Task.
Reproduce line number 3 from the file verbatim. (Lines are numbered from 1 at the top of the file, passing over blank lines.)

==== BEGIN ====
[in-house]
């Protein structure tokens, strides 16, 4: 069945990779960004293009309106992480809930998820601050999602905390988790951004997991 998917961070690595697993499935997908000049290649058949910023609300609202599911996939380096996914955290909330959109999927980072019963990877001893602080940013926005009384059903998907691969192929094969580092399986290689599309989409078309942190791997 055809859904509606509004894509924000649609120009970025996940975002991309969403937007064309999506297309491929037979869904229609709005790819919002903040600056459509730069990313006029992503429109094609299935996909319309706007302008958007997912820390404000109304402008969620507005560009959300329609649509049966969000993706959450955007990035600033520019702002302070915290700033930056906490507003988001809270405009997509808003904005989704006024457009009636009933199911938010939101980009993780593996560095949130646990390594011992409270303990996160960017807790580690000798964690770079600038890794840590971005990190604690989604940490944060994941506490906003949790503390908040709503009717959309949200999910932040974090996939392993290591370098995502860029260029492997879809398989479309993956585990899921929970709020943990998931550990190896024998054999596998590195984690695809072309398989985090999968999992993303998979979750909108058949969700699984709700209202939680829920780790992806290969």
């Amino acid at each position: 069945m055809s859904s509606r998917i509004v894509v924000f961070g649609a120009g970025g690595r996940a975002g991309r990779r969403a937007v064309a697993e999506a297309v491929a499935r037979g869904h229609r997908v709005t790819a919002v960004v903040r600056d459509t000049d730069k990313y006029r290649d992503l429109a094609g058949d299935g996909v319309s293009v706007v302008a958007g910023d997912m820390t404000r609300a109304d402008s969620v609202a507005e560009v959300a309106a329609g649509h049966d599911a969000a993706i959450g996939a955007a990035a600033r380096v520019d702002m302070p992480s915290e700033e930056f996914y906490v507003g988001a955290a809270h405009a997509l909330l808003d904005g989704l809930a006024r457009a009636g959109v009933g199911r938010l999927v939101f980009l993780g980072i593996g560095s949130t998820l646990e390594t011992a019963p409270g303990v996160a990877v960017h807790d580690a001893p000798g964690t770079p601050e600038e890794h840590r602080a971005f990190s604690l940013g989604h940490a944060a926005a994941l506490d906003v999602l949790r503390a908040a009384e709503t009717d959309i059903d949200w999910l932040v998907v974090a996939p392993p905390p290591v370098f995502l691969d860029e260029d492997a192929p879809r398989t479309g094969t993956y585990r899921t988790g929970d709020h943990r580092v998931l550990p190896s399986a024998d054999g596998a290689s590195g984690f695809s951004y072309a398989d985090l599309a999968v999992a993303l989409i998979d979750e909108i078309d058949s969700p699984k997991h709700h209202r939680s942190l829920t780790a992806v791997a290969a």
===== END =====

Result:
């Amino acid at each position: 069945m055809s859904s509606r998917i509004v894509v924000f961070g649609a120009g970025g690595r996940a975002g991309r990779r969403a937007v064309a697993e999506a297309v491929a499935r037979g869904h229609r997908v709005t790819a919002v960004v903040r600056d459509t000049d730069k990313y006029r290649d992503l429109a094609g058949d299935g996909v319309s293009v706007v302008a958007g910023d997912m820390t404000r609300a109304d402008s969620v609202a507005e560009v959300a309106a329609g649509h049966d599911a969000a993706i959450g996939a955007a990035a600033r380096v520019d702002m302070p992480s915290e700033e930056f996914y906490v507003g988001a955290a809270h405009a997509l909330l808003d904005g989704l809930a006024r457009a009636g959109v009933g199911r938010l999927v939101f980009l993780g980072i593996g560095s949130t998820l646990e390594t011992a019963p409270g303990v996160a990877v960017h807790d580690a001893p000798g964690t770079p601050e600038e890794h840590r602080a971005f990190s604690l940013g989604h940490a944060a926005a994941l506490d906003v999602l949790r503390a908040a009384e709503t009717d959309i059903d949200w999910l932040v998907v974090a996939p392993p905390p290591v370098f995502l691969d860029e260029d492997a192929p879809r398989t479309g094969t993956y585990r899921t988790g929970d709020h943990r580092v998931l550990p190896s399986a024998d054999g596998a290689s590195g984690f695809s951004y072309a398989d985090l599309a999968v999992a993303l989409i998979d979750e909108i078309d058949s969700p699984k997991h709700h209202r939680s942190l829920t780790a992806v791997a290969a």